John 6:51: "I am the living Bread which came down from heaven. If anyone eats of this bread he will live forever; and the bread which I shall give is My flesh, which I shall give for the life of the world."
Prosphora means offering or gift. You not only give the bread as an offering, you give of yourself by making it with your own hands.
The bowls, pans and other utensils used to make holy bread should be separated from all the other cooking items in your kitchen and used only for making holy bread.
Because this bread will eventually become the Body of our Lord and Savior Jesus Christ during the Divine Liturgy, preparing this bread is a very special and holy service to God. By reflecting on the bread's use, the baking of it becomes a prayerful and solemn undertaking. You should prepare with a calm state of mind and refrain from doing other things (television, radio, etc.). Making holy bread is not a time for playing. In some monasteries, this task is so important, there is a separate area and oven to prepare the prosphora.
If possible, obtain a blessing from your Priest prior to baking. The entire process is a time for bread-making, prayer and spiritual activities. All family members can be, and should be, involved. You can include the young children by having them make small loaves of holy bread. There are prayers throughout the process and additional time can be spent reading the Psalms, Gospels, other spiritual writings, or listening to church hymns.
You’ll need the following items:
To make approximately five, eight to ten inch diameter loaves, you’ll need the following ingredients
(Credits: Monk Simeon, Fr. Michael Lewis, www.prosphora.org, Phyllis Onest, M.Div., and Fr. Michael Shanbour)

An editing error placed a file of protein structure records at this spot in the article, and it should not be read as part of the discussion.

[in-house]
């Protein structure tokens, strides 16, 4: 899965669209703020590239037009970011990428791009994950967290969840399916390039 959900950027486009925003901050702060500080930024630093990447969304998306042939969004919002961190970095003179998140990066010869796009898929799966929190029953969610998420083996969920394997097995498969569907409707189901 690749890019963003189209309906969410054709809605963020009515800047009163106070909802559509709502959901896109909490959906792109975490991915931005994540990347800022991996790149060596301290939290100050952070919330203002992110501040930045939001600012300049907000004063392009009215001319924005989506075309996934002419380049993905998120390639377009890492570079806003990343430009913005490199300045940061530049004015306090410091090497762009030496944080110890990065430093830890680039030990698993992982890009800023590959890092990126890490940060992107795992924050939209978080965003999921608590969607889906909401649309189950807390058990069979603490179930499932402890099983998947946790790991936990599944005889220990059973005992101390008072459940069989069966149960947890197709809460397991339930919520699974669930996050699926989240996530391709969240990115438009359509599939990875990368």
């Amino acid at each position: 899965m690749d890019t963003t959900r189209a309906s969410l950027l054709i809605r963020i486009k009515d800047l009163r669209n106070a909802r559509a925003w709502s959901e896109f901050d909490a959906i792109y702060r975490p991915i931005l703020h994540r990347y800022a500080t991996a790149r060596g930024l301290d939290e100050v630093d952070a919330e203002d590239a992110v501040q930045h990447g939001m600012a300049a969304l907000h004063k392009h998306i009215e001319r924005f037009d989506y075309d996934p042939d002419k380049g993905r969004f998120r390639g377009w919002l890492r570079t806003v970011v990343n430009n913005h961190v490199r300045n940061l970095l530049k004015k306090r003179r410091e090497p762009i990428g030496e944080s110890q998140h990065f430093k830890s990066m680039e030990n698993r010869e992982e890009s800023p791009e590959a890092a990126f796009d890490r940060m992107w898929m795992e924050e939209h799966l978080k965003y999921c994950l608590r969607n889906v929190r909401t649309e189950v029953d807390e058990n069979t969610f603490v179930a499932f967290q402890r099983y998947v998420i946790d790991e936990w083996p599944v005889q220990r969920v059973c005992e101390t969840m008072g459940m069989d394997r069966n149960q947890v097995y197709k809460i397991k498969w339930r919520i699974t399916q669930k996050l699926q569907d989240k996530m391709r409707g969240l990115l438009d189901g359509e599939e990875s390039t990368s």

For steps 9 and 11, spread and flatten the dough to level and use a biscuit cutter to cut out as many prosphora as you can. Re-work the dough till you can no longer cut any out. For step 13, the prosphora are too small for that many holes; just poke three holes around the seal forming a triangle shape.
By Subdeacon George Aquaro
Note: this is not meant to point fingers and accuse, but rather to call all of us to follow the Traditions lovingly handed down to us from our Fathers and Mothers in the Church. Sadly, the lack of education and strained bonds to our Mother Churches have allowed some unorthodox practices to take root in certain parishes, but we know the Holy Spirit is correcting these problems even as we speak.
The only ingredients in prosphora are white flour, water, salt and yeast. Simply put, the Holy Traditions mention nothing else! When we begin to add things to the pure bread, what are we saying about it? That it isn't sufficient on it's own? That people won't like it if we don't add something to it? Prosphora becomes the Body of Christ in the Eucharistic celebration. Think about what you are saying about the Bread of Life when you add things "according to taste." Do we add things to our Faith to make it more tasteful? Or, when we partake in the simple bread of prosphora, do we remember that our Lord came as a simple carpenter and endured our poverty out of love for us?
I know many a priest who fears the loaf with oil or lard added to it. This
type of additive is the most insidious, often turning the chalice into a